Mario Draghi: ECB will do 'whatever is needed' to raise inflation

Mario Draghi: ECB will do 'whatever is needed' to raise inflation

European Central Bank head Mario Draghi has said the monetary authority will do "whatever is needed" to push up inflation from its dangerously low levels.

Mr Draghi's remarks on Thursday underline the bank's willingness to step up its stimulus efforts even though they were increased as recently as its last meeting on March 10.

And his speech indicated a readiness to push back against criticism from some media and politicians in Germany, the eurozone's biggest member, who say the ECB has done too much.

Mr Draghi said that the current stimulus was "without precedent" and was supporting a moderate economic recovery. He said it was time for national governments to start taking steps to make their economies grow faster, producing more demand for goods and services and raising inflation and employment.

He said that "the ECB has and will continue to do whatever is needed to comply with its mandate".

"We have solid evidence that the monetary policy measures that we have taken since mid-2014 are being effective in delivering their intended impact," he said. He cited ECB statistics showing that borrowing costs have fallen steeply for both businesses and consumers.

The ECB on March 10 decided to increase its monthly bond purchase stimulus to €80bn a month from €60bn.

The purchases pump new money into the banking system in hopes that it will be lent to businesses or used to purchase other assets, increasing their prices and inspiring their owners to spend.

The ECB also cut its benchmark for short-term bank borrowing to zero, and cut the rate it pays on banks' deposits at the central bank to minus 0.4% from minus 0.3%. That means the banks have to pay to park cash at the ECB, a spur for them to loan excess funds.

The office of Marcelo Rebelo de Sousa, Portugal's new head of state, said he invited Mr Draghi to hear his views on Europe's economic and financial situation. The governor of the Bank of Portugal was also invited to Thursday's meeting. Guests do not commonly attend a Council of State.

Portugal's centre-left Socialist government, which took power at the end of last year, is scrapping some austerity measures adopted after the country's €78bn bailout in 2011. It says it wants to focus on pro-growth policies.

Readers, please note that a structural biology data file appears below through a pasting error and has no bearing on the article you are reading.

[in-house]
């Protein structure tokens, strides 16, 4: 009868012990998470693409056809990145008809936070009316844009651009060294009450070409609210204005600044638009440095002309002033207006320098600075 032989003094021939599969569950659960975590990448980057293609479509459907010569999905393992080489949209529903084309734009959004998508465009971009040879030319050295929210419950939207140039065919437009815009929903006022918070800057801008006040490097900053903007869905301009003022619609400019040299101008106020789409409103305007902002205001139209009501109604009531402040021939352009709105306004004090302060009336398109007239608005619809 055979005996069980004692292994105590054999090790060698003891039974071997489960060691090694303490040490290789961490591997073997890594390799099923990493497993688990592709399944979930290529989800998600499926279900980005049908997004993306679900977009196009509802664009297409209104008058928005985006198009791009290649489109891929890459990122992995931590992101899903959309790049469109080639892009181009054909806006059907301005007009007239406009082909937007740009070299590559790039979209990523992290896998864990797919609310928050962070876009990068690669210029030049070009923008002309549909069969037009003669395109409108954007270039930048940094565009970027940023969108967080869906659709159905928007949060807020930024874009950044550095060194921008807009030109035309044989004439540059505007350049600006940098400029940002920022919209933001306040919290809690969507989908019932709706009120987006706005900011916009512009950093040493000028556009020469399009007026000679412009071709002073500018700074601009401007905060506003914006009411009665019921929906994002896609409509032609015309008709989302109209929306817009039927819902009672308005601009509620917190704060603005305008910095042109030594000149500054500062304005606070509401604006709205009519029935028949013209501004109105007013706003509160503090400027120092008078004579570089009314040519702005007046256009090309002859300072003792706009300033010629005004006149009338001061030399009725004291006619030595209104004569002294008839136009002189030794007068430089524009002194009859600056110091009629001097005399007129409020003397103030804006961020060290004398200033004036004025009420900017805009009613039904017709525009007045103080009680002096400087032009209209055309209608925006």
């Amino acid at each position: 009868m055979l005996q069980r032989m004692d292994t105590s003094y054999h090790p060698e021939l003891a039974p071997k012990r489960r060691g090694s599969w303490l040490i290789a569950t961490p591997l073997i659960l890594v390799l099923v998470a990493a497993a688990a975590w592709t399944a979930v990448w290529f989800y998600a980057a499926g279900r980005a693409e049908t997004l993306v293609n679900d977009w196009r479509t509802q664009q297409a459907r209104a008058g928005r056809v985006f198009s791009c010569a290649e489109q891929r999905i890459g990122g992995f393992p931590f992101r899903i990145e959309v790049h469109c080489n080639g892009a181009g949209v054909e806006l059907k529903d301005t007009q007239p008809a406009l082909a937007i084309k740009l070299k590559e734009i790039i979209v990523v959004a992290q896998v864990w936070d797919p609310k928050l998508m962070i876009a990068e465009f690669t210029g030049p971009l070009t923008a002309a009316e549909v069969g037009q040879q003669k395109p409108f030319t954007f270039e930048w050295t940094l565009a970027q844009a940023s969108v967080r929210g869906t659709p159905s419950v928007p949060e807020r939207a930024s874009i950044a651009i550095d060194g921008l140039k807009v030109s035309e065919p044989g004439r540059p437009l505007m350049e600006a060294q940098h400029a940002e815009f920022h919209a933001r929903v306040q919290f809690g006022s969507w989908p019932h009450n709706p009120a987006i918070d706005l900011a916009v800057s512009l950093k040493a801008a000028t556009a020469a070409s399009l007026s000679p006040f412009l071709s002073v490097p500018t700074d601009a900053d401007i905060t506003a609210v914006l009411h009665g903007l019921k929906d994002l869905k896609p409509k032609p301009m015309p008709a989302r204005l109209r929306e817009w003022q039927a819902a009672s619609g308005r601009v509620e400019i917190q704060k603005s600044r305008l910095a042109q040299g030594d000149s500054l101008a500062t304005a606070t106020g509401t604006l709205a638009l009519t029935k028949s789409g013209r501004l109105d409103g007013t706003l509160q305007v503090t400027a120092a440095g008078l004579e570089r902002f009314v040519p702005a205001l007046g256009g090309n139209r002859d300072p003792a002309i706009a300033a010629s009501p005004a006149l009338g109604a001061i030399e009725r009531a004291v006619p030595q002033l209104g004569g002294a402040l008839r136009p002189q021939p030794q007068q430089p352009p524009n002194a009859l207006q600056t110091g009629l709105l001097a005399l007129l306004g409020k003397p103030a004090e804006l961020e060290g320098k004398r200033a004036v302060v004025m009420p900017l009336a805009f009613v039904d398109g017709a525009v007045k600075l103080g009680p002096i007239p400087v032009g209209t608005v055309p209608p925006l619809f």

More in this Section

Government to consider legal right for workers to switch off outside working hoursGovernment to consider legal right for workers to switch off outside working hours

Trump’s desire to acquire Greenland is not ‘crazy’Trump’s desire to acquire Greenland is not ‘crazy’

Consumer confidence flashes red for TrumpConsumer confidence flashes red for Trump

Apple €13bn tax appeal hearing next monthApple €13bn tax appeal hearing next month


Lifestyle

Five things for the week ahead with Des O'Driscoll.Five things for the week ahead

From Liverpool’s beat-pop to Bristol’s trip-hop, Irish writer Karl Whitney explains the distinctive musical output of individual cities in the UK, writes Marjorie Brennan.Sounds of the City: The musical output of individual UK cities

As landlords’ enclosures of villages and commonages during England’s industrial revolution drove landless countrymen into the maws of the poet William Blake’s “dark Satanic mills”, a romantic nostalgia for the countryside began to grow.Damien Enright: Great writers took inspiration from walking

Take no risks, ‘do all the right things’, and you’ll lead a comfortable, but dull, existence. ‘Living dangerously’, on the other hand, yields ‘highs’ of excitement usually followed, alas, by pain andRichard Collins: Live fast and die young or last up to 500 years

More From The Irish Examiner